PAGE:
SEOUL/YONGIN, Mar. 4 (Korea Bizwire) — Amid public outcry and government counteraction, the association of private preschools on Monday scrapped a nationwide strike that it staged to protest the government’s plan to scrutinize private kindergartens’ use of state subsidies.
Hundreds of private preschools affiliated with the Korea Kindergarten Association (KKA) postponed the start of the spring semester Monday, causing inconvenience to children and parents, despite the government’s warning of punitive action.
Holding the KKA accountable for the anti-public interest action, the Seoul Metropolitan Office of Education decided to revoke the association’s license later in the day.
The government action, combined with an outcry by parents, eventually led the KKA to scrap the collective action.
“We sincerely apologize to the public for causing problems,” the KKA said in a statement, announcing the cancellation of the strike.
But the association kept its critical stance against the government reform plan, arguing that it would impair private preschools’ autonomy and survivability. Lee Deok-sun, the head of the KKA, also hinted at his resignation, holding himself accountable for the incident.
The government is pushing for the reform of private kindergartens after some preschools were found to have been involved in alleged corruption and misappropriation of state subsidies.
There was no major chaos in regard to the closure Monday as a smaller-than-expected number of private kindergartens joined the drive. But parents complained that the KKA is holding their children hostage as it presses its demands.
“The association’s action is illegal. It should immediately revoke its move,” Education Minister Yoo Eun-hae said during her visit to an education office in Yongin, south of Seoul.
She warned that the private preschools’ collective action constitutes a violation of children’s right to learn.
“The government will cooperate with relevant organizations to minimize parents’ inconvenience by prioritizing the protection of children’s right to learn,” she added.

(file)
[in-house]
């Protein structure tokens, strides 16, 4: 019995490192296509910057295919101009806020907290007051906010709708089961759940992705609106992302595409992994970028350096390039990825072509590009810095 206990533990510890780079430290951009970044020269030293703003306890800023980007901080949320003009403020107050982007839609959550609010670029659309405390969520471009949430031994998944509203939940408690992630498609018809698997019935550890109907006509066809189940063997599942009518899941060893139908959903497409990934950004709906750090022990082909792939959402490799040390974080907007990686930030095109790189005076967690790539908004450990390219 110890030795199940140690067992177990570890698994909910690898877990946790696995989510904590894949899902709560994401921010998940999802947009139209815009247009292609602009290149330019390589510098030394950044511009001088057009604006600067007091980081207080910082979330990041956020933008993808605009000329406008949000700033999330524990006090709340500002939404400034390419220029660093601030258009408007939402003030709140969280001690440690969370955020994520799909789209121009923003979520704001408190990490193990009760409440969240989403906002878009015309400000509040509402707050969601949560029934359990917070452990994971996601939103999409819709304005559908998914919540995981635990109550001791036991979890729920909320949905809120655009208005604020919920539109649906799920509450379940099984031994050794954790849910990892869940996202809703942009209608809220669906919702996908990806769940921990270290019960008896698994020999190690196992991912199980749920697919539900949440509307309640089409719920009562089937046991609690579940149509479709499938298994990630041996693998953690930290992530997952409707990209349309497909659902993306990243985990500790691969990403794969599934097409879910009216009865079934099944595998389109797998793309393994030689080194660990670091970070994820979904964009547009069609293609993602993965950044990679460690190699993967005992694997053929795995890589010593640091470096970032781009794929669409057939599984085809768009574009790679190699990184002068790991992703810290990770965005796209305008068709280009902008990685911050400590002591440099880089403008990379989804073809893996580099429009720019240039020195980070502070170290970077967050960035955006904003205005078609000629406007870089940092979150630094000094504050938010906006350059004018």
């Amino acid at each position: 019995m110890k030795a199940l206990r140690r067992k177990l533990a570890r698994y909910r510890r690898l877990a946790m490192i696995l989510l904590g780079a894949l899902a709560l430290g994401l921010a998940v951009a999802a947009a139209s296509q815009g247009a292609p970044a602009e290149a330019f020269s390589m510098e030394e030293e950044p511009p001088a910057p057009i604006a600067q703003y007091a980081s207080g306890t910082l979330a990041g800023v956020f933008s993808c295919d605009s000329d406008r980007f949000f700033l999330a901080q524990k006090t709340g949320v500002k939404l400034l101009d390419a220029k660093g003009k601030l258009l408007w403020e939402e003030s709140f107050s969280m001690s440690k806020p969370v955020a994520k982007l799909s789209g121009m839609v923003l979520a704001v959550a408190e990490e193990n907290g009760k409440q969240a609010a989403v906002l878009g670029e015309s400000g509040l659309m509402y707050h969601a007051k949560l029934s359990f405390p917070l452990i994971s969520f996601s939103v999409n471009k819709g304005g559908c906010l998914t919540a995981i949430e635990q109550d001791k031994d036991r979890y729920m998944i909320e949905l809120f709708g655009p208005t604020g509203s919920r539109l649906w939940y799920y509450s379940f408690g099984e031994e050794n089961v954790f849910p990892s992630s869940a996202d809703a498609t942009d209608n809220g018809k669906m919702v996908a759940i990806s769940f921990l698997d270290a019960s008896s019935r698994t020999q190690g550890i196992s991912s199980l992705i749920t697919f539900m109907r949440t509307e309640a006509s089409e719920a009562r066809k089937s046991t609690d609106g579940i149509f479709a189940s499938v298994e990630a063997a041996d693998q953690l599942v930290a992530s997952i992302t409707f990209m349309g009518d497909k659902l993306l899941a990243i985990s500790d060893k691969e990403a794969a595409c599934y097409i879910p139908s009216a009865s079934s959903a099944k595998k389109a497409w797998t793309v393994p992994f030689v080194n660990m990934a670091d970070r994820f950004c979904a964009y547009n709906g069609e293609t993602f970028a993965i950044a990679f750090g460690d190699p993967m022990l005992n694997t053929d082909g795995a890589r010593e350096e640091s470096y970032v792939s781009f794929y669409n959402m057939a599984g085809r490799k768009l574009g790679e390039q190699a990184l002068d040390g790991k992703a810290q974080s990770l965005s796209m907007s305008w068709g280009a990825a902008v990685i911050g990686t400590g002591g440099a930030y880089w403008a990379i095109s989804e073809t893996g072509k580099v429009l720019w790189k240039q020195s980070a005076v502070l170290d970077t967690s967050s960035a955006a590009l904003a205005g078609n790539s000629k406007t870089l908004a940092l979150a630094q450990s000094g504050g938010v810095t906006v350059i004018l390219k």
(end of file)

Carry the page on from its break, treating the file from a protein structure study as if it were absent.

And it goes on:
The group said Sunday that more than 1,500 member institutions would suspend operations Monday. There are more than 3,800 private kindergartens nationwide, and around 3,300 belong to the association.
The education ministry earlier said 365 private kindergartens nationwide were presumed to join the protest. But it later revised the figure down to 239 as the remainder withdrew their plans on Sunday night.
Last year, public uproar was sparked by a ruling party lawmaker’s revelation about some preschool owners’ alleged corruption, including accounting fraud, budget misappropriation and other irregularities.
Lawmakers authored a set of three bills — still pending at the National Assembly — aimed at enhancing the transparency of the operation of private kindergartens.
In a related move, the government plans to apply a state accounting system called Edufine, currently used in schools, to private kindergartens starting in 2020.
The association is vehemently opposing its adoption as it could put their financial records under government scrutiny.
It claims that the liberal government seeks to frame private preschools as “corrupt, criminal” organizations.
Parents, in particular those from double-income families, faced inconveniences since they had to take their kids to preschools in cases where bus services were suspended.
Many protesting private preschools provided care service to look after children without offering regular classes.
For children who cannot benefit from this, education offices nationwide kicked off an emergency care service to help look after them at designated public preschools.
“I wonder if my daughter can have lunch today,” said a mother who took her daughter to a private preschool offering such a service.
“If they do not open tomorrow as well, I am even thinking about filing a complaint against them,” she added.
The ruling Democratic Party (DP) strongly denounced the association’s move, calling on opposition parties to join efforts to normalize the idle parliament to pass the relevant legislation.
“We will sternly respond to its act to take young children hostage for their cause,” Lee Hae-chan, chairman of the ruling Democratic Party, told a meeting with party members.
DP floor leader Hong Young-pyo urged the government to take strong action against the KKA, including the nullification of its license and criminal punishment.
The authorities had planned to file a complaint against the group if its member institutions did not open Tuesday.
DP lawmaker Park Yong-jin, who made the revelation about private preschools’ corruption, called for an investigation into the KKA chief on suspected embezzlement and tax evasion.